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Full text of "Medical Jurisprudence And Toxicology"

EXAMINATION  OF  DECOMPOSED  BODIES

71

Fig. 19.óDecomposed body of a Hindu male with hands,
feet and neck tied together.

In cases of strangulation and hanging the cord mark would be apparent,
even if the skin had peeled off, as the skin on and round about the mark
persists for some time. In a case of hanging I found a ligature mark in the
neck on the sixth day after death when the body had been putrefied to a
large extent.

The presence of mud in the right bronchus at the post-mortem examina-/
tion held on the fifth day after death when the body was advanced inf
putrefaction led me to form a diagnosis of drowning.                                    *

A foreign body, such as a bullet, a piece of a weapon or some other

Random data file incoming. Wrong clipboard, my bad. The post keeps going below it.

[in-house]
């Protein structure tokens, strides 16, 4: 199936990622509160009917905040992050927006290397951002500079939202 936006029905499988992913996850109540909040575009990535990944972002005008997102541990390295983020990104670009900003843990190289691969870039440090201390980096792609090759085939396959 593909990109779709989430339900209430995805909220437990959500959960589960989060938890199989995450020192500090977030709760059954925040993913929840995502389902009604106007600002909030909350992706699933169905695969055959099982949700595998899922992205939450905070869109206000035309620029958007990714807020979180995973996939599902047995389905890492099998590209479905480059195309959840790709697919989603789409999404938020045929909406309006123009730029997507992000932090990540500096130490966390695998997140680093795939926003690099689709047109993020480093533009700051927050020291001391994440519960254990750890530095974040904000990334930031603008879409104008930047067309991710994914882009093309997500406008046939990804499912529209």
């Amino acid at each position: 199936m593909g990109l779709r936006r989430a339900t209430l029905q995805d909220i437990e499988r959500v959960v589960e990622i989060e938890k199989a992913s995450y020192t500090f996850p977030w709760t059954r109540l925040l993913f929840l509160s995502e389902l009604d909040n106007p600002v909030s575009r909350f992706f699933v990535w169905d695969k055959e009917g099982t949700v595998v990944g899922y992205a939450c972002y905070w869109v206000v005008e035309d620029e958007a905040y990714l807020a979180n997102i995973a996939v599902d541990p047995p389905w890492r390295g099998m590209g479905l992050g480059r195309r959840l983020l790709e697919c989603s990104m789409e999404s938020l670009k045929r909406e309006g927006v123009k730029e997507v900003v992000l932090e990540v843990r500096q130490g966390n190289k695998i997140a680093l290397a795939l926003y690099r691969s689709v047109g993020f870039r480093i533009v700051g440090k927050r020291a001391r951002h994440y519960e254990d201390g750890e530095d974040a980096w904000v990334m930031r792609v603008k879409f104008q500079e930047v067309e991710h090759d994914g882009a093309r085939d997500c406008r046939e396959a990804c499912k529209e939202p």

object, found in a body, may give a valuable clue to the cause of death.

In fracture of the skull bones disorganized clotted blood may be found
on their inner plates, or on the surface of the dura mater and on the brain
in spite of its soft and pulpy nature if decomposition has not far advanced ;
but the mere effusion of blood on the brain would not be enough to warrant
a statement that the fracture was caused before or after death. In doubtful
cases a guarded opinion should be given that the injuries found on the body,
if inflicted during life, were sufficient to cause death and that they might
have been caused by such and such a weapon.

The necessary viscera should always be preserved for chemical analysis
in those cases where the cause of death cannot be found owing to advanced
decomposition.

EXAMINATION OF MUTILATED BODIES OR FRAGMENTS

Mutilation of a dead body is not always the act of a criminal, who wants
to destroy all traces of identity' and thus to get greater facilities for its
disposal. In India, animals, such as rats, dogs, jackals and hyenas, and birds
such as vultures, may attack a dead body and mutilate it in a very short time,
when exposed in an open field on the outskirts of a village or a town. Besides,
it is not an uncommon sight to notice the dead bodies of lunatics, fakirs and
pilgrims, lying on the roadside or on remote spots in the vicinity of villages,